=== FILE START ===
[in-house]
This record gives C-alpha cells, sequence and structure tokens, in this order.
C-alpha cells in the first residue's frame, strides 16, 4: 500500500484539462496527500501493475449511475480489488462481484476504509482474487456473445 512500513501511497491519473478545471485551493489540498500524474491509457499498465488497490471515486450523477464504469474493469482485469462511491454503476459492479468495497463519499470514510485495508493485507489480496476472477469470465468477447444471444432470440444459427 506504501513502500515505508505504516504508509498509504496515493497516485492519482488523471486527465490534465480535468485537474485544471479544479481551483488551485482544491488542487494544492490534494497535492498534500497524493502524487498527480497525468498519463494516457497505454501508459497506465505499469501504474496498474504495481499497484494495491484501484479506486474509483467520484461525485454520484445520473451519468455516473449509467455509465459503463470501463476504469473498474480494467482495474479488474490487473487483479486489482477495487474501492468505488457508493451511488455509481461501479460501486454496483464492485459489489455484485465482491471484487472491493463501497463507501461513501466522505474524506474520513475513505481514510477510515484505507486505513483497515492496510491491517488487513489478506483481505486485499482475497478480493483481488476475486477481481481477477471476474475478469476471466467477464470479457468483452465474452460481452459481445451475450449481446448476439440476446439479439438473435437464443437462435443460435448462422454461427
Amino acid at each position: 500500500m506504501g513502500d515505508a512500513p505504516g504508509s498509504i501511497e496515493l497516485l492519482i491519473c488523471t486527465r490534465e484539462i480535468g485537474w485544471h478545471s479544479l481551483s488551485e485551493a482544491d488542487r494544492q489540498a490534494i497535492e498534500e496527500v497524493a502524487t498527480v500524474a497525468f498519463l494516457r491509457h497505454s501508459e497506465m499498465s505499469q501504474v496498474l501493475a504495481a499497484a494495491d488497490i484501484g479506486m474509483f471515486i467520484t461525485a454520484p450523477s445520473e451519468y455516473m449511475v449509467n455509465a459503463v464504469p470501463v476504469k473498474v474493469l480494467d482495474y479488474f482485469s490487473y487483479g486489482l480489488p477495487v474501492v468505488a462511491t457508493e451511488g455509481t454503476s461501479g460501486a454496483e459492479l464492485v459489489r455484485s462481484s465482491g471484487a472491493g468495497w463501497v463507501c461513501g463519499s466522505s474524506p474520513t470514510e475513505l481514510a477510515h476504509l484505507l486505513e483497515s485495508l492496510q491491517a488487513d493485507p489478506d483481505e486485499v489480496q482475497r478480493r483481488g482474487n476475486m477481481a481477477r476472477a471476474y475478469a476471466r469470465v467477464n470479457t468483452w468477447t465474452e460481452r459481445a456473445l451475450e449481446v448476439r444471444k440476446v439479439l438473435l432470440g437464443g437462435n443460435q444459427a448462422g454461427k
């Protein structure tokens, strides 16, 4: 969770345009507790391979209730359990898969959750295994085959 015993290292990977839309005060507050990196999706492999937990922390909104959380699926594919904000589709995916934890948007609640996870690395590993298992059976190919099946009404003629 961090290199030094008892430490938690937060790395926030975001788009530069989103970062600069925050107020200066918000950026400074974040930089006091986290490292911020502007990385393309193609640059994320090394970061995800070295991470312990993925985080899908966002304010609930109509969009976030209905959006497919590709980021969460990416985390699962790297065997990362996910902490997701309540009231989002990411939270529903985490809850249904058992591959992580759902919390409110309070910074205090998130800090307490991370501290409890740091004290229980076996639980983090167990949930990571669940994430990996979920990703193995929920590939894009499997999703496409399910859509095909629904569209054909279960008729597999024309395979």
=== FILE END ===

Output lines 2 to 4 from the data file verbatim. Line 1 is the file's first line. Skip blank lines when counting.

This record gives C-alpha cells, sequence and structure tokens, in this order.
C-alpha cells in the first residue's frame, strides 16, 4: 500500500484539462496527500501493475449511475480489488462481484476504509482474487456473445 512500513501511497491519473478545471485551493489540498500524474491509457499498465488497490471515486450523477464504469474493469482485469462511491454503476459492479468495497463519499470514510485495508493485507489480496476472477469470465468477447444471444432470440444459427 506504501513502500515505508505504516504508509498509504496515493497516485492519482488523471486527465490534465480535468485537474485544471479544479481551483488551485482544491488542487494544492490534494497535492498534500497524493502524487498527480497525468498519463494516457497505454501508459497506465505499469501504474496498474504495481499497484494495491484501484479506486474509483467520484461525485454520484445520473451519468455516473449509467455509465459503463470501463476504469473498474480494467482495474479488474490487473487483479486489482477495487474501492468505488457508493451511488455509481461501479460501486454496483464492485459489489455484485465482491471484487472491493463501497463507501461513501466522505474524506474520513475513505481514510477510515484505507486505513483497515492496510491491517488487513489478506483481505486485499482475497478480493483481488476475486477481481481477477471476474475478469476471466467477464470479457468483452465474452460481452459481445451475450449481446448476439440476446439479439438473435437464443437462435443460435448462422454461427
Amino acid at each position: 500500500m506504501g513502500d515505508a512500513p505504516g504508509s498509504i501511497e496515493l497516485l492519482i491519473c488523471t486527465r490534465e484539462i480535468g485537474w485544471h478545471s479544479l481551483s488551485e485551493a482544491d488542487r494544492q489540498a490534494i497535492e498534500e496527500v497524493a502524487t498527480v500524474a497525468f498519463l494516457r491509457h497505454s501508459e497506465m499498465s505499469q501504474v496498474l501493475a504495481a499497484a494495491d488497490i484501484g479506486m474509483f471515486i467520484t461525485a454520484p450523477s445520473e451519468y455516473m449511475v449509467n455509465a459503463v464504469p470501463v476504469k473498474v474493469l480494467d482495474y479488474f482485469s490487473y487483479g486489482l480489488p477495487v474501492v468505488a462511491t457508493e451511488g455509481t454503476s461501479g460501486a454496483e459492479l464492485v459489489r455484485s462481484s465482491g471484487a472491493g468495497w463501497v463507501c461513501g463519499s466522505s474524506p474520513t470514510e475513505l481514510a477510515h476504509l484505507l486505513e483497515s485495508l492496510q491491517a488487513d493485507p489478506d483481505e486485499v489480496q482475497r478480493r483481488g482474487n476475486m477481481a481477477r476472477a471476474y475478469a476471466r469470465v467477464n470479457t468483452w468477447t465474452e460481452r459481445a456473445l451475450e449481446v448476439r444471444k440476446v439479439l438473435l432470440g437464443g437462435n443460435q444459427a448462422g454461427k